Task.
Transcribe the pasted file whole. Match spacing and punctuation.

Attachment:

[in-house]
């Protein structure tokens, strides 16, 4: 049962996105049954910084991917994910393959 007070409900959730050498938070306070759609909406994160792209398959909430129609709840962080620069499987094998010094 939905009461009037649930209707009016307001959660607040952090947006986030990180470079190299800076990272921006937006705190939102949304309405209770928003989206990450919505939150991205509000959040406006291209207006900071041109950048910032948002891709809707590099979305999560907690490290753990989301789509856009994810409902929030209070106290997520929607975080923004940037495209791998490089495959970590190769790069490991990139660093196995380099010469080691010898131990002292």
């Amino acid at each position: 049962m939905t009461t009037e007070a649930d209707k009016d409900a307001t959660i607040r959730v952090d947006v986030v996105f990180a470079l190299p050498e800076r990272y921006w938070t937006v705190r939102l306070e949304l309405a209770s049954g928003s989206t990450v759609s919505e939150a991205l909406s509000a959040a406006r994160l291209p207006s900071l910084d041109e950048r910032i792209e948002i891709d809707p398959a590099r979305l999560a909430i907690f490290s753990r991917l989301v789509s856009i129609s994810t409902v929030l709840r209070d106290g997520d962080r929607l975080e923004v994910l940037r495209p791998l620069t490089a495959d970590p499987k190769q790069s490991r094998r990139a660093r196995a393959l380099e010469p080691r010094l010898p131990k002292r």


[in-house]
């Protein structure tokens, strides 16, 4: 049962996105049954910084991917994910393959 007070409900959730050498938070306070759609909406994160792209398959909430129609709840962080620069499987094998010094 939905009461009037649930209707009016307001959660607040952090947006986030990180470079190299800076990272921006937006705190939102949304309405209770928003989206990450919505939150991205509000959040406006291209207006900071041109950048910032948002891709809707590099979305999560907690490290753990989301789509856009994810409902929030209070106290997520929607975080923004940037495209791998490089495959970590190769790069490991990139660093196995380099010469080691010898131990002292």
């Amino acid at each position: 049962m939905t009461t009037e007070a649930d209707k009016d409900a307001t959660i607040r959730v952090d947006v986030v996105f990180a470079l190299p050498e800076r990272y921006w938070t937006v705190r939102l306070e949304l309405a209770s049954g928003s989206t990450v759609s919505e939150a991205l909406s509000a959040a406006r994160l291209p207006s900071l910084d041109e950048r910032i792209e948002i891709d809707p398959a590099r979305l999560a909430i907690f490290s753990r991917l989301v789509s856009i129609s994810t409902v929030l709840r209070d106290g997520d962080r929607l975080e923004v994910l940037r495209p791998l620069t490089a495959d970590p499987k190769q790069s490991r094998r990139a660093r196995a393959l380099e010469p080691r010094l010898p131990k002292r």